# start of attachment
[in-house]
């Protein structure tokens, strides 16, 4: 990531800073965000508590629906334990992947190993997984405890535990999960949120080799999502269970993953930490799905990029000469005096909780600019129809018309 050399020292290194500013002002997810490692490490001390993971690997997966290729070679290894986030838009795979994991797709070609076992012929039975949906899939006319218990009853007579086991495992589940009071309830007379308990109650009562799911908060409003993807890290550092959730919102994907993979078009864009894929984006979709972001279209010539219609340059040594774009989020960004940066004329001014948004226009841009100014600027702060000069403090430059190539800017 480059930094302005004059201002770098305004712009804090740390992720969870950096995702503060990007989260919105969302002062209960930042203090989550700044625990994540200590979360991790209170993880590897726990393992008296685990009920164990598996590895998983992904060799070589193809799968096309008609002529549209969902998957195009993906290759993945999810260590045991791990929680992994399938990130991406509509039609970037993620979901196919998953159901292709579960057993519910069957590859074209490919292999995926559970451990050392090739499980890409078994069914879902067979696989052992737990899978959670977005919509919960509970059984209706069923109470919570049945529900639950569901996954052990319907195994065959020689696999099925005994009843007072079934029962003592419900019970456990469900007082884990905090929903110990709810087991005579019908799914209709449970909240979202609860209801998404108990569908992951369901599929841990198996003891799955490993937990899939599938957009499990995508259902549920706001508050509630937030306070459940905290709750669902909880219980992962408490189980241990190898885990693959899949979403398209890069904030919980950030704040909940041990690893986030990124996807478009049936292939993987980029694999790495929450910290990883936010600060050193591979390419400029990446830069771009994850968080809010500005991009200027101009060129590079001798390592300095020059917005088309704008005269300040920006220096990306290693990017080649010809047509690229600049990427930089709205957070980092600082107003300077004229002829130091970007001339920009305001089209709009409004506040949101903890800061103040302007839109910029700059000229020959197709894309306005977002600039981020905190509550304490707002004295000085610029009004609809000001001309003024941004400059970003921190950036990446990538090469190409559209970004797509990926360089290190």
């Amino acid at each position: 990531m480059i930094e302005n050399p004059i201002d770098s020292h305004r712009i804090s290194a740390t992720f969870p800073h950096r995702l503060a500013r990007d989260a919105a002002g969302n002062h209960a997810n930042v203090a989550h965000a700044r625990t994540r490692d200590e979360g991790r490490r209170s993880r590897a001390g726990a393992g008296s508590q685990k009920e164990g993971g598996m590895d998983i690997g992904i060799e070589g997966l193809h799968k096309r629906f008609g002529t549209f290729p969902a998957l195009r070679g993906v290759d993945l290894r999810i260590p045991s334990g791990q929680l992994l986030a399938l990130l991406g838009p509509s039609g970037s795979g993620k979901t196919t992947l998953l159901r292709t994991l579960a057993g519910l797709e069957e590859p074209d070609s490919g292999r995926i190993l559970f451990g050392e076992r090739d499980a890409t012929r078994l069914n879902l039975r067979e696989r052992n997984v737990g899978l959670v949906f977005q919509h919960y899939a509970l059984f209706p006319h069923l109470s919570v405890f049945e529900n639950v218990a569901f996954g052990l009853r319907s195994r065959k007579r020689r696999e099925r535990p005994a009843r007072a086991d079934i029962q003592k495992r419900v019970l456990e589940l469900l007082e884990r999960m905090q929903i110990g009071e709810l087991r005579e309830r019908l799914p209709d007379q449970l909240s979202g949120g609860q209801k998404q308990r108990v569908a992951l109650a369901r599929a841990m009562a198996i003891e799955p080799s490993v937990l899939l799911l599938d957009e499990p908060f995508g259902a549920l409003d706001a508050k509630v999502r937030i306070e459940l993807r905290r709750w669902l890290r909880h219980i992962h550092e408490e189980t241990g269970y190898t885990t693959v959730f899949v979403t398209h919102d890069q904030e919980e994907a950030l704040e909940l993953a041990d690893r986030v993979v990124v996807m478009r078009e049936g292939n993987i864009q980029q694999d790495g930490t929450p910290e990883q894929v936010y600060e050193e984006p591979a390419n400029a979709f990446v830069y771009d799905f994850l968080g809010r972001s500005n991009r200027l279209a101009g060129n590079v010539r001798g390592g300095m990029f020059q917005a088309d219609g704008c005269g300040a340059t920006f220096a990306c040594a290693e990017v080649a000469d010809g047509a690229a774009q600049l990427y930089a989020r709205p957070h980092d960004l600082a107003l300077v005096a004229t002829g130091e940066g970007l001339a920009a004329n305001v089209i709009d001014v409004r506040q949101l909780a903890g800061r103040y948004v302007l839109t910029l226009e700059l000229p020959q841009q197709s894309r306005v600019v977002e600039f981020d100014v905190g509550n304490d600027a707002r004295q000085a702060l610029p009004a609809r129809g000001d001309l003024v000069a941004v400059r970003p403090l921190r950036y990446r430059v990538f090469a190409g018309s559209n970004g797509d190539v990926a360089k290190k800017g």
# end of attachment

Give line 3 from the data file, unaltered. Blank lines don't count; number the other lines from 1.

């Amino acid at each position: 990531m480059i930094e302005n050399p004059i201002d770098s020292h305004r712009i804090s290194a740390t992720f969870p800073h950096r995702l503060a500013r990007d989260a919105a002002g969302n002062h209960a997810n930042v203090a989550h965000a700044r625990t994540r490692d200590e979360g991790r490490r209170s993880r590897a001390g726990a393992g008296s508590q685990k009920e164990g993971g598996m590895d998983i690997g992904i060799e070589g997966l193809h799968k096309r629906f008609g002529t549209f290729p969902a998957l195009r070679g993906v290759d993945l290894r999810i260590p045991s334990g791990q929680l992994l986030a399938l990130l991406g838009p509509s039609g970037s795979g993620k979901t196919t992947l998953l159901r292709t994991l579960a057993g519910l797709e069957e590859p074209d070609s490919g292999r995926i190993l559970f451990g050392e076992r090739d499980a890409t012929r078994l069914n879902l039975r067979e696989r052992n997984v737990g899978l959670v949906f977005q919509h919960y899939a509970l059984f209706p006319h069923l109470s919570v405890f049945e529900n639950v218990a569901f996954g052990l009853r319907s195994r065959k007579r020689r696999e099925r535990p005994a009843r007072a086991d079934i029962q003592k495992r419900v019970l456990e589940l469900l007082e884990r999960m905090q929903i110990g009071e709810l087991r005579e309830r019908l799914p209709d007379q449970l909240s979202g949120g609860q209801k998404q308990r108990v569908a992951l109650a369901r599929a841990m009562a198996i003891e799955p080799s490993v937990l899939l799911l599938d957009e499990p908060f995508g259902a549920l409003d706001a508050k509630v999502r937030i306070e459940l993807r905290r709750w669902l890290r909880h219980i992962h550092e408490e189980t241990g269970y190898t885990t693959v959730f899949v979403t398209h919102d890069q904030e919980e994907a950030l704040e909940l993953a041990d690893r986030v993979v990124v996807m478009r078009e049936g292939n993987i864009q980029q694999d790495g930490t929450p910290e990883q894929v936010y600060e050193e984006p591979a390419n400029a979709f990446v830069y771009d799905f994850l968080g809010r972001s500005n991009r200027l279209a101009g060129n590079v010539r001798g390592g300095m990029f020059q917005a088309d219609g704008c005269g300040a340059t920006f220096a990306c040594a290693e990017v080649a000469d010809g047509a690229a774009q600049l990427y930089a989020r709205p957070h980092d960004l600082a107003l300077v005096a004229t002829g130091e940066g970007l001339a920009a004329n305001v089209i709009d001014v409004r506040q949101l909780a903890g800061r103040y948004v302007l839109t910029l226009e700059l000229p020959q841009q197709s894309r306005v600019v977002e600039f981020d100014v905190g509550n304490d600027a707002r004295q000085a702060l610029p009004a609809r129809g000001d001309l003024v000069a941004v400059r970003p403090l921190r950036y990446r430059v990538f090469a190409g018309s559209n970004g797509d190539v990926a360089k290190k800017g």